Training on Financial and Economic Project Evaluation


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Training on Financial and Economic Project Evaluation

  1. 1. Training on Financialand Economic ProjectEvaluation(cost benefit analysis)May 15th 2013
  2. 2. Learning objectives1. Understand the concept, utility and limits offinancial/private and economic/social projectevaluation (cost benefit)2. Know how to interpret the results of financial/economicevaluations (cost benefit)3. Understand the opportunities of financial/economicevaluation being part of the PCM and its implication forresults based project management4. Identify development projects for which the conceptcan be applied, and for which kind of projects othermethods are more adequate
  3. 3. Group WorkSocial Entrepreneur selling a technology like microirrigation to poor farmers1. What do you need to know to make this business asuccess and not a bankruptcy?
  4. 4. Objective of CBA applied to projectevaluationMake better informed decisions on whether toinvest or notRelying on the necessary information toquantify variables which are related to• investment,• operational costs and• incomes
  5. 5. Market / feasibilityStudyTechnical StudyOrganisational study Financial EvaluationImportant studies needed for projectformulation and evaluationEconomic Evaluation
  6. 6. The different studies provide information forthe project evaluation - business approach -Benefits / Costs Return on investmentMarket StudyObjective: Determine theexistence of the unmetdemand and quantify itTechnical StudyObjective: Verify thetechnical feasibilityOrganisational StudyObjective: define theoptimal organisationalstructure Analysis of demand Analysis of supply Price or fee Marketing strategy Production capacity Technology Infrastructure Human resources Information system Legal aspects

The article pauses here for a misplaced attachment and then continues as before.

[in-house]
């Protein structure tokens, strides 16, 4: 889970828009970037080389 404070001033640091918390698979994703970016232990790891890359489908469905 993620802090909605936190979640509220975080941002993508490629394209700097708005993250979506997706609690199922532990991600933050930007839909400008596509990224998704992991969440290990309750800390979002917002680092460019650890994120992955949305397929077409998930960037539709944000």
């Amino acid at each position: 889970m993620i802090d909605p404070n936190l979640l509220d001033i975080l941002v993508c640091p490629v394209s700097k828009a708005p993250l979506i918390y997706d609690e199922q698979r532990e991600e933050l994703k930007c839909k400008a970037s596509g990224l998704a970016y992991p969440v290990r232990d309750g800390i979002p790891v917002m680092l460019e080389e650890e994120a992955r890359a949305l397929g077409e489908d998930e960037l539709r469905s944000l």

7. 7. What is cost-benefit analysis (CBA)?The aim of the cost benefit analysis is to assess theprofitability of investments over time, by comparing thecosts of a project with its benefitsCOSTS =  investment costs running costs or operational costs financial costs support costsOnly real costs are considered in the CBA, i.e. costs that correspond to flows ofcash, and the costs are computed at the time when they occur during project life.BENEFITS:  increased production, project sales reduced costs social benefits,  improved  livelihood,  reduced  poverty,…
  8. 8. Quantification is required!CBA requires to quantify all the costs and benefits, which is sometimes ratherchallenging. Where quantification is not possible, benefits and costs should beincluded in the discussion and interpretation of the models, or another methodshould be selected (e.g. Cost effectiveness)Whose costs should be considered ?Beyond financial evaluation: all costs need to be taken into account• SDC project costs• Other counterpart costs• Costs beneficiaries bear (incl. in-kind contributions)